Tuesday, December 10, 2013

European Union members take stock of religious freedom in India

A Christian delegation has met the members of the European Union (EU) in Orissa to apprise them of the situation of the community five years after the anti-Christian violence in the eastern state.

The 6-member delegation, including human rights activists, met Joao Cravinho, ambassador of EU, Janos Terenyi, ambassador of embassy of Hungary, Feilim McLaughlin, ambassador of embassy of Ireland and Miloslav Stasek, ambassador of embassy of Czech Republic on Dec. 2.

“They have come to understand the issues of the vulnerable and marginalized groups and the status of minority communities,” Fr. Ajay Singh, who was part of the Indian delegation, told ucanews.com today.

The priest said the EU delegation wanted to know the situation of the religious freedom in the state after the 2008 anti-Christian violence and also about the compensation and justice given to the victims of the communal violence.

The delegation also presented a report to the EU members, highlighting the crisis in the criminal justice dispensation system and police investigations in the mass violence against Christians in Kandhamal district of the state.

In a seven-week rampage that began on August 25, 2008, groups of fanatic Hindus burned Christian homes, churches and convents, killing some 100 people and displacing at least 50,000.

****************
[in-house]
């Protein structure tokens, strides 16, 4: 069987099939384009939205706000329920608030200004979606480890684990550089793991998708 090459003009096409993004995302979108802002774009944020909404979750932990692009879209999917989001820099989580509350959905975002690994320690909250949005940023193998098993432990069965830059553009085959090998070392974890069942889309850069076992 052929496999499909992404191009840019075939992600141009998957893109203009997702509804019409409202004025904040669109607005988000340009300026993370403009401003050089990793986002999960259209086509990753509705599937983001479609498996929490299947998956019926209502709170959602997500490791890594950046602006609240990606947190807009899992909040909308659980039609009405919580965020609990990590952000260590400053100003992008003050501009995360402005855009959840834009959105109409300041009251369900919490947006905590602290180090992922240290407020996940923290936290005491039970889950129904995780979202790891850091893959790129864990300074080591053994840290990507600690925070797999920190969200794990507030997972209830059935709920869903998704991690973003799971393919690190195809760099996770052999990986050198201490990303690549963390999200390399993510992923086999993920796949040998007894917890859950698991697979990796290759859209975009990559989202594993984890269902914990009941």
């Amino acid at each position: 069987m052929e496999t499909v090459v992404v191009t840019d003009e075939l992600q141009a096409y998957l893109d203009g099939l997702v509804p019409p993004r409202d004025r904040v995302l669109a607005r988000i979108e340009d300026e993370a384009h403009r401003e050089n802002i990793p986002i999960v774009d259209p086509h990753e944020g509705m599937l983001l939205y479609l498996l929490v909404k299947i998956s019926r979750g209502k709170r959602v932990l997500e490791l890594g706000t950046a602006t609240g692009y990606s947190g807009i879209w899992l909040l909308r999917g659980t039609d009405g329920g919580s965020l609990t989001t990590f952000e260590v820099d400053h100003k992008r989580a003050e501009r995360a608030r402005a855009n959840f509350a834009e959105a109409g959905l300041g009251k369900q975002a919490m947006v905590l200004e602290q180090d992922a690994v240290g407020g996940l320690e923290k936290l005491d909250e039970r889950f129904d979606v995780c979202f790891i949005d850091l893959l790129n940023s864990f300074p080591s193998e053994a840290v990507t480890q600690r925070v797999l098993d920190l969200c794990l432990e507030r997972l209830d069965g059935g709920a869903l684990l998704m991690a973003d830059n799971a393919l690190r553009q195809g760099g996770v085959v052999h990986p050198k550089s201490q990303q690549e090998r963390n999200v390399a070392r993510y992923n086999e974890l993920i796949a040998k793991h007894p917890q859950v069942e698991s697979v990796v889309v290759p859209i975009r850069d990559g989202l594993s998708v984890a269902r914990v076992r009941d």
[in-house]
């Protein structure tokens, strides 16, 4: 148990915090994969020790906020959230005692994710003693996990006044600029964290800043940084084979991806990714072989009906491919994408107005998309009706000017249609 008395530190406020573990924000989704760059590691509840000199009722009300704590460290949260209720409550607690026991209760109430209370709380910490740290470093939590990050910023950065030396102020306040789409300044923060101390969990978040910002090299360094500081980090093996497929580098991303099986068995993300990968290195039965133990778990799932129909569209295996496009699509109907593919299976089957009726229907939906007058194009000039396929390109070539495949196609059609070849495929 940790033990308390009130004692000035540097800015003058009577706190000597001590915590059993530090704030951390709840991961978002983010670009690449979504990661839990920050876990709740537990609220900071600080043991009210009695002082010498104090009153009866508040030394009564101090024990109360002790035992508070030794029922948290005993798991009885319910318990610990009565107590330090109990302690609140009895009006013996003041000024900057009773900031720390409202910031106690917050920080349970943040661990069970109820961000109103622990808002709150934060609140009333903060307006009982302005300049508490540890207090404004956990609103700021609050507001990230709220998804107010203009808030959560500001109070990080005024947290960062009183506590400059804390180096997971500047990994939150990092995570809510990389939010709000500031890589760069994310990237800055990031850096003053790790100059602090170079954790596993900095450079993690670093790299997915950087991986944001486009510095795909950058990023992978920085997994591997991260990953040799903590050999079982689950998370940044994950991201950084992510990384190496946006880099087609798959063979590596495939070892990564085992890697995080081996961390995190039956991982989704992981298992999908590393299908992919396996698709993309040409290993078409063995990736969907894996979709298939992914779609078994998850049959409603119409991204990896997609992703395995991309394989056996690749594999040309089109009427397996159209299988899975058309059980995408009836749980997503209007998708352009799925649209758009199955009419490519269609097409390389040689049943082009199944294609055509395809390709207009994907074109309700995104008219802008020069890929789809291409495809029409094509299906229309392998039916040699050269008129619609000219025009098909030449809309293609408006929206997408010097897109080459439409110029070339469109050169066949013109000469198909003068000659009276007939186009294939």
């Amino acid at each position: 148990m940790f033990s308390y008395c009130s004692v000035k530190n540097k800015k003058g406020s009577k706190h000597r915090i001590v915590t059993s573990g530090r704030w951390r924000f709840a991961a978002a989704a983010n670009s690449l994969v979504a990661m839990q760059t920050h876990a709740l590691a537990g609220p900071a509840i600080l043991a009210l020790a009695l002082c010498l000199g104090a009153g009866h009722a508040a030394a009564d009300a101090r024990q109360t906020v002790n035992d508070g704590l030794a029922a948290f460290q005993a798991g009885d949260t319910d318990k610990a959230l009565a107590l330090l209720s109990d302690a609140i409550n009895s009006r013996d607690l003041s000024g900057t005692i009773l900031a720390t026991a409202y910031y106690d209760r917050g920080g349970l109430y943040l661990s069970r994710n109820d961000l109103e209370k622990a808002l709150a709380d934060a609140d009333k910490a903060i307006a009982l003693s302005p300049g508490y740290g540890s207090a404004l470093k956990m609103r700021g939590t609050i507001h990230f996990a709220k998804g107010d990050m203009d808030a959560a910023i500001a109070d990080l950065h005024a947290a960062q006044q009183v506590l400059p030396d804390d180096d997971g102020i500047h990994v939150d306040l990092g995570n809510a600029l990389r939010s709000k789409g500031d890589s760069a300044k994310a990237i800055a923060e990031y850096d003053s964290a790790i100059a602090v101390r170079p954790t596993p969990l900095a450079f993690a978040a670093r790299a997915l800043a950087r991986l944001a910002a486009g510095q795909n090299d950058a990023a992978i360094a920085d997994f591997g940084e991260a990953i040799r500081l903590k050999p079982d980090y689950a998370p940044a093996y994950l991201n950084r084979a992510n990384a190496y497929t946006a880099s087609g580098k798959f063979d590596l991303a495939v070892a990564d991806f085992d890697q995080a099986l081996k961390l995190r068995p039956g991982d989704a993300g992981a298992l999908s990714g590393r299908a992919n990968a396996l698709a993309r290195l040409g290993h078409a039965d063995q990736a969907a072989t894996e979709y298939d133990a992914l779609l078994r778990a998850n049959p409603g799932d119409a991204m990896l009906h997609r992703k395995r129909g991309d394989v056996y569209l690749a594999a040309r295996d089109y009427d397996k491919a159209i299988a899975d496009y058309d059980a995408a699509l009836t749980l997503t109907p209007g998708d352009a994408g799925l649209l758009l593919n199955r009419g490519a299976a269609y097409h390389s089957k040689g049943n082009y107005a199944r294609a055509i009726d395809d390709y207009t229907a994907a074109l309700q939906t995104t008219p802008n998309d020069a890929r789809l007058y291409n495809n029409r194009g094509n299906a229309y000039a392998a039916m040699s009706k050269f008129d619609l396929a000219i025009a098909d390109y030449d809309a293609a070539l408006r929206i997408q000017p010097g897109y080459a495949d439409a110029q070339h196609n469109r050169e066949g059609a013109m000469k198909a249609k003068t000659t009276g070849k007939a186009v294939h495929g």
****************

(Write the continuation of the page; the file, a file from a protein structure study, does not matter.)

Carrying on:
Several women were raped, including a Catholic nun.

“We have been extremely unhappy and dissatisfied with both the relief and the rehabilitation process of the government and the pace and quality of the criminal justice dispensation system, including the police investigations,” said John Dayal, member of the national integration council, in the report submitted to the EU delegation.

Dayal, who was also part of the Christian delegation, said that the community has filed Public Interest Litigations in the Supreme Court of India demanding better relief and rehabilitation and retrial of murder cases.

The report also noted that those who lost their jobs have not been rehabilitated or compensated, nor children compensated for trauma and lost education.

“The government’s package for constructing houses was meager and people would have remained without a roof if it were not for the assistance of church organizations which gave the bulk of the money for the houses and for helping families start a new life,” it said.

It brought to the notice of the EU delegation that there has been just one conviction for murder during the violence and most culprits have got away scot free.

“The government’s Judicial Enquiry commissions have after five years not yet given their reports. The Fast track courts were been wound up on 31st March, 2013, and local Courts in Kandhamal are now trying the cases,” it added.

The EU members also met Archbishop John Burwa of Cuttack-Bhubaneswar, other civil society groups and government officials on the issues.

“They would prepare a report on the data that they have gathered from us. They said that they would visit early next year to get stock of the latest situation,” said Fr. Santosh Digal, spokesperson of Cuttack-Bhubaneswar Archdiocese.

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